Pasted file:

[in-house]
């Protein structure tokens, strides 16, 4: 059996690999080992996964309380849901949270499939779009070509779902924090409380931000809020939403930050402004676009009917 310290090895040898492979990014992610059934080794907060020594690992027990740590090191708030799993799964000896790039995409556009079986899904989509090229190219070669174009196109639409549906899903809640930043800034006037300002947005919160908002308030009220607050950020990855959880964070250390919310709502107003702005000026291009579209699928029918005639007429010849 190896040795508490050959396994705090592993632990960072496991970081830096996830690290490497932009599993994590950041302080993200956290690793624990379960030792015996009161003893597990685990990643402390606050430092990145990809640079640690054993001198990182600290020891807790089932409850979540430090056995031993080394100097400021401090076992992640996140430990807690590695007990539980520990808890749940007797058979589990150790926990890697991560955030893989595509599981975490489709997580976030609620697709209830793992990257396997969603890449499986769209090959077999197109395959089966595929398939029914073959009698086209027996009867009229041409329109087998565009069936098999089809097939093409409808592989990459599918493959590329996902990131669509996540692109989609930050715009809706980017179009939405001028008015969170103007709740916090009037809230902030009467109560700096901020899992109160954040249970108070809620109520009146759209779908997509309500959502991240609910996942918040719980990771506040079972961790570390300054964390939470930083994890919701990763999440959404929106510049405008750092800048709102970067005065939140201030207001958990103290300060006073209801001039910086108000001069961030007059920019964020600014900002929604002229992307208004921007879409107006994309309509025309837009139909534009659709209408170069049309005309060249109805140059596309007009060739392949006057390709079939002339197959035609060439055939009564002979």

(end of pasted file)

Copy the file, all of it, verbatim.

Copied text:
[in-house]
């Protein structure tokens, strides 16, 4: 059996690999080992996964309380849901949270499939779009070509779902924090409380931000809020939403930050402004676009009917 310290090895040898492979990014992610059934080794907060020594690992027990740590090191708030799993799964000896790039995409556009079986899904989509090229190219070669174009196109639409549906899903809640930043800034006037300002947005919160908002308030009220607050950020990855959880964070250390919310709502107003702005000026291009579209699928029918005639007429010849 190896040795508490050959396994705090592993632990960072496991970081830096996830690290490497932009599993994590950041302080993200956290690793624990379960030792015996009161003893597990685990990643402390606050430092990145990809640079640690054993001198990182600290020891807790089932409850979540430090056995031993080394100097400021401090076992992640996140430990807690590695007990539980520990808890749940007797058979589990150790926990890697991560955030893989595509599981975490489709997580976030609620697709209830793992990257396997969603890449499986769209090959077999197109395959089966595929398939029914073959009698086209027996009867009229041409329109087998565009069936098999089809097939093409409808592989990459599918493959590329996902990131669509996540692109989609930050715009809706980017179009939405001028008015969170103007709740916090009037809230902030009467109560700096901020899992109160954040249970108070809620109520009146759209779908997509309500959502991240609910996942918040719980990771506040079972961790570390300054964390939470930083994890919701990763999440959404929106510049405008750092800048709102970067005065939140201030207001958990103290300060006073209801001039910086108000001069961030007059920019964020600014900002929604002229992307208004921007879409107006994309309509025309837009139909534009659709209408170069049309005309060249109805140059596309007009060739392949006057390709079939002339197959035609060439055939009564002979």